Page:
The rulings program of the Internal Revenue Service was designed to meet the need for predictability of the tax consequences of any given financial transaction. Though the rulings program is not particularly important to the average taxpayer, it has become increasingly crucial both to the financial community and to the Service itself. As the tax laws become more complex, and tax risks become increasingly important to the success of business ventures, the need for confirmation before entering into a transaction is intensified. Thus parties to a transaction will generally request a ruling...
"whenever the answer is uncertain or when the transaction involves substantial sums of money, even when the uncertainty may not be very great. In such circumstances the availability of a ruling in advance of the transaction has become almost as important as the financing or the know-how involved."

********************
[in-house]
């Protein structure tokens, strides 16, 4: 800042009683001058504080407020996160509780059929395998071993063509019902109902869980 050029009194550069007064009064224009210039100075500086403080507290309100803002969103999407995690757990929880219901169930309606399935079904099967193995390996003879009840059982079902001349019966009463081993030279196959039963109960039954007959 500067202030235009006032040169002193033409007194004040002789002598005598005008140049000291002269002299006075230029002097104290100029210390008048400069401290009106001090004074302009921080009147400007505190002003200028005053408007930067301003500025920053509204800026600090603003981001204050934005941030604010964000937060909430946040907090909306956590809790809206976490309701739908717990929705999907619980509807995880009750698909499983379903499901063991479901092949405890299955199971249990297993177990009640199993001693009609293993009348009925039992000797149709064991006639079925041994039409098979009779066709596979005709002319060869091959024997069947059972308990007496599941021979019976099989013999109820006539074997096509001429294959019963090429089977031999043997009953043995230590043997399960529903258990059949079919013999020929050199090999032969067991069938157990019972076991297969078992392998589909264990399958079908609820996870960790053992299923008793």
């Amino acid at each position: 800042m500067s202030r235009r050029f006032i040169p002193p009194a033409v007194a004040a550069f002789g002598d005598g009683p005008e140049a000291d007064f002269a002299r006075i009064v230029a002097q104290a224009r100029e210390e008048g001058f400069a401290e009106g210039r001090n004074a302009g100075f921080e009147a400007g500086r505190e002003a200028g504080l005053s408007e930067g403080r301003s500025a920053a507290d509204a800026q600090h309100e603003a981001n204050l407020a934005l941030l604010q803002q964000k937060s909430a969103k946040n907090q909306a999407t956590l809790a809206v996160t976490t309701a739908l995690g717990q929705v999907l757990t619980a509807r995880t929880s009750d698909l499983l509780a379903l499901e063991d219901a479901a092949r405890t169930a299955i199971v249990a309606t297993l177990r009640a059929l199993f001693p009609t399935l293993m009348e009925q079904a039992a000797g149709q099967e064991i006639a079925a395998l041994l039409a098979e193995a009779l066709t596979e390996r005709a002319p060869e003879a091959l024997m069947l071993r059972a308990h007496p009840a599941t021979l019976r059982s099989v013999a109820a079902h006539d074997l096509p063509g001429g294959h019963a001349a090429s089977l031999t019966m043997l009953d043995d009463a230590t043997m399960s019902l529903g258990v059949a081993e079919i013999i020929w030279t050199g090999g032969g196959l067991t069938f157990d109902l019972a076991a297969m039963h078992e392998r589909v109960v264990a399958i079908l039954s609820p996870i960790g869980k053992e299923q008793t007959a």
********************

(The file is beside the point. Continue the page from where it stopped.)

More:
This note will study the growth of the rulings program, the factors which must be weighed by the tax practitioner before requesting a ruling, and the amount of reliance which the taxpayer can safely place upon the Service's interpretation of the law as applied to his particular fact situation.
Saul C. Belz,
Federal Tax Rulings: Procedure and Policy,
21 Vanderbilt Law Review
Available at: https://scholarship.law.vanderbilt.edu/vlr/vol21/iss1/3